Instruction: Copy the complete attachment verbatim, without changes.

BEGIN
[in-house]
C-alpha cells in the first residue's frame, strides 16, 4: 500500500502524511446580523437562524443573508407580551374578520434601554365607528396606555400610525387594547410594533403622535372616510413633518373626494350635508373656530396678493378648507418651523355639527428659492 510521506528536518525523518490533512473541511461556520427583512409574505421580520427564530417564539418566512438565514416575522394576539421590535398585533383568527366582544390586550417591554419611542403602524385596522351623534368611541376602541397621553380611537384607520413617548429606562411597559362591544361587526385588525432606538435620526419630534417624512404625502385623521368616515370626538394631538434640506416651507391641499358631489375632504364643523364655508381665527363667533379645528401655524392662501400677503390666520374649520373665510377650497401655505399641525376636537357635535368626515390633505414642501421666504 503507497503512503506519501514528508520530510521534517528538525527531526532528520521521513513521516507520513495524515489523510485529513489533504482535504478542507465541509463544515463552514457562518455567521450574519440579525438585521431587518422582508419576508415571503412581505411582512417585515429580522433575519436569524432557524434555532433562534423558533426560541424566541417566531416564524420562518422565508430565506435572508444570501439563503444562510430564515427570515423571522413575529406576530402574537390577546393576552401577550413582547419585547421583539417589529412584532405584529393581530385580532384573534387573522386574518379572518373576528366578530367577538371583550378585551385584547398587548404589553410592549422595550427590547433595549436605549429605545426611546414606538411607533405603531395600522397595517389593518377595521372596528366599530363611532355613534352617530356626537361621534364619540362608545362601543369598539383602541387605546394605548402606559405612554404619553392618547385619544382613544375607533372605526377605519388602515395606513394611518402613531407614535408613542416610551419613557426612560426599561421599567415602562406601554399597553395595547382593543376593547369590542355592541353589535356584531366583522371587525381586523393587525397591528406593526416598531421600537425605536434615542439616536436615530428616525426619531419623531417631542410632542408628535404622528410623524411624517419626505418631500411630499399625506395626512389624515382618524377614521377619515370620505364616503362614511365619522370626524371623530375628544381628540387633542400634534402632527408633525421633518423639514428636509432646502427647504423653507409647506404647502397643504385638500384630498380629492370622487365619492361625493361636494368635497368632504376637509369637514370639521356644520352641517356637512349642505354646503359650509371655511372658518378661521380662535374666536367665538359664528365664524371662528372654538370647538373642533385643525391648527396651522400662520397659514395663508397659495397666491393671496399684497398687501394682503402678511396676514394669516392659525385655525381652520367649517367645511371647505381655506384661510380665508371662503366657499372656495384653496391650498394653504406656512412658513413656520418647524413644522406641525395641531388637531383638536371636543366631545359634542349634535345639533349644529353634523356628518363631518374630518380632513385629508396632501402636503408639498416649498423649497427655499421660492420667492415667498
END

[in-house]
C-alpha cells in the first residue's frame, strides 16, 4: 500500500502524511446580523437562524443573508407580551374578520434601554365607528396606555400610525387594547410594533403622535372616510413633518373626494350635508373656530396678493378648507418651523355639527428659492 510521506528536518525523518490533512473541511461556520427583512409574505421580520427564530417564539418566512438565514416575522394576539421590535398585533383568527366582544390586550417591554419611542403602524385596522351623534368611541376602541397621553380611537384607520413617548429606562411597559362591544361587526385588525432606538435620526419630534417624512404625502385623521368616515370626538394631538434640506416651507391641499358631489375632504364643523364655508381665527363667533379645528401655524392662501400677503390666520374649520373665510377650497401655505399641525376636537357635535368626515390633505414642501421666504 503507497503512503506519501514528508520530510521534517528538525527531526532528520521521513513521516507520513495524515489523510485529513489533504482535504478542507465541509463544515463552514457562518455567521450574519440579525438585521431587518422582508419576508415571503412581505411582512417585515429580522433575519436569524432557524434555532433562534423558533426560541424566541417566531416564524420562518422565508430565506435572508444570501439563503444562510430564515427570515423571522413575529406576530402574537390577546393576552401577550413582547419585547421583539417589529412584532405584529393581530385580532384573534387573522386574518379572518373576528366578530367577538371583550378585551385584547398587548404589553410592549422595550427590547433595549436605549429605545426611546414606538411607533405603531395600522397595517389593518377595521372596528366599530363611532355613534352617530356626537361621534364619540362608545362601543369598539383602541387605546394605548402606559405612554404619553392618547385619544382613544375607533372605526377605519388602515395606513394611518402613531407614535408613542416610551419613557426612560426599561421599567415602562406601554399597553395595547382593543376593547369590542355592541353589535356584531366583522371587525381586523393587525397591528406593526416598531421600537425605536434615542439616536436615530428616525426619531419623531417631542410632542408628535404622528410623524411624517419626505418631500411630499399625506395626512389624515382618524377614521377619515370620505364616503362614511365619522370626524371623530375628544381628540387633542400634534402632527408633525421633518423639514428636509432646502427647504423653507409647506404647502397643504385638500384630498380629492370622487365619492361625493361636494368635497368632504376637509369637514370639521356644520352641517356637512349642505354646503359650509371655511372658518378661521380662535374666536367665538359664528365664524371662528372654538370647538373642533385643525391648527396651522400662520397659514395663508397659495397666491393671496399684497398687501394682503402678511396676514394669516392659525385655525381652520367649517367645511371647505381655506384661510380665508371662503366657499372656495384653496391650498394653504406656512412658513413656520418647524413644522406641525395641531388637531383638536371636543366631545359634542349634535345639533349644529353634523356628518363631518374630518380632513385629508396632501402636503408639498416649498423649497427655499421660492420667492415667498